Change is in the wind for infrastructure – what a difference a year makes!
By Mary Scott Nabers
Change waits for no one, so as 2019 winds to a close, it’s important to reflect on what has changed this year. The changes will impact all parties in 2020, especially companies interested in the evolving world of infrastructure reform.
The federal government, to no one’s surprise, has not passed an infrastructure reform bill. However, that’s probably not all bad. Few of us ever really thought that public funding would be available for a significant infrastructure reform movement. At least, no one thought that the staggering amounts being discussed would ever materialize.
When it became obvious that not much was going to happen, many state and local government leaders moved on to launch large infrastructure projects through public-private partnerships (P3s). They secured their own sources of alternative funding and selected experienced teams to help them deliver critical initiatives.
Infrastructure reform is now underway because visionary leaders at the state and local levels of government realized that kicking the can down the road is no longer an option. Here are just a few of the changes that emerged and/or evolved in 2019.
Government leaders, in every jurisdiction, became more comfortable working with private-sector partners and investors. The public at large gained a better understanding of, and acceptance for, collaborations between public- and private-sector entities and private-sector investors.
All parties began to see that critical initiatives can be structured to generate revenue for public entities, reduce costs, and/or benefit taxpaying citizens in various ways.
Weather-related disasters helped citizens appreciate the urgency of rebuilding and the importance of being prepared for other potential disasters in the future.
Public officials became attendees at conferences to learn how to successfully launch collaborative initiatives. They also learned about alternative funding sources that can be tapped to deliver critical water projects, roadway expansions, bridge safety, renewable energy projects, and more.
School districts won approval from taxpayers to launch infrastructure projects valued at trillions of dollars.
The federal government funded new grant programs, reduced a number of regulatory time killers, and initiated new programs that encourage private investment in public projects.
Opportunity Zones were created to provide incentives for investors through tax benefits when they participate in public projects in regions where economic development is less vibrant and poverty rates are higher.
Economic development organizations joined supporters of infrastructure projects and began looking at regional projects that would benefit a number of government jurisdictions.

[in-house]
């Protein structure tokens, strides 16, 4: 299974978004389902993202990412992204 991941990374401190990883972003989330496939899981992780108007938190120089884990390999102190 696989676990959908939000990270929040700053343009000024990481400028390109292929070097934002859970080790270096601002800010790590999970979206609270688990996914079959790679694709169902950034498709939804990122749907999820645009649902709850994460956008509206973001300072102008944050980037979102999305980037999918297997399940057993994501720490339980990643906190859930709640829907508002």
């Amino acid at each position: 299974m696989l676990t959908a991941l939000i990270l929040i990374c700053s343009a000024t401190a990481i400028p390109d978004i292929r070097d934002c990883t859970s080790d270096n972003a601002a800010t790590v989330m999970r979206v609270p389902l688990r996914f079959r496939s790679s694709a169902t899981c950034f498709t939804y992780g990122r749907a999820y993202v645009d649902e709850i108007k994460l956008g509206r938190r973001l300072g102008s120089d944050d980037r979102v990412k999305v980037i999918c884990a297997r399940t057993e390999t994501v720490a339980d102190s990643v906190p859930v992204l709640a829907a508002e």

Community colleges and universities began to work with industry visionaries. Hotels located on university campuses where students in hospitality could get internships were attractive to all parties.
Cities and counties in need of police, fire, and first responder facilities found ways to partner with developers interested in locating retail around the new buildings.
Autonomous vehicles became an accepted future reality, and dozens of cities are now partnering with vehicle manufacturers to build large campuses for research, testing, and the development of new models of autonomous vehicles.
Technology firms burst into the infrastructure marketplace with sensors, digital signage, camera technology and more for roadways; as well as LED lights for safety and cost reductions, water and utility technology, broadband expansions, school safety initiatives, and big data analysis for more efficient planning of large infrastructure projects.
Some energy firms began constructing district energy systems on university campuses or hospital sites. Other energy companies partnered with developers and construction firms to deliver ‘smart buildings’ and connected communities on campuses.
Revenue generation in 2019 became one of the key components of success in launching infrastructure projects. Toll roads paid for critical infrastructure that could not have been constructed otherwise.
Last but not least, regional banks joined the ranks of interested investors in infrastructure projects after analyzing the community benefits and economic stimulus that result from large, critical infrastructure projects…plus the fact that such investments are actually very safe ones.
In 2020, the trend of collaboration will escalate quickly. Almost every governmental entity in the U.S. has critical infrastructure projects on the drawing board or in planning stages.
All this will ensure a robust marketplace for services from construction, to engineering, to technology, and professional service firms in 2020. Trillions will be required for critical infrastructure projects of all types and investors will also find the government marketplace to be attractive to investors as well.
Companies interested in government contracting and infrastructure projects are encouraged to visit with public officials who, at the end of 2019, appear almost eager to schedule meetings and discuss potential collaborations. That change also will continue because public officials today recognize the value of private-sector conversations and potential partnerships more than ever.
Mary Scott Nabers is president and CEO of Strategic Partnerships Inc., a business development company specializing in government contracting and procurement consulting throughout the U.S. For more information, please visit maryscottnabers.com.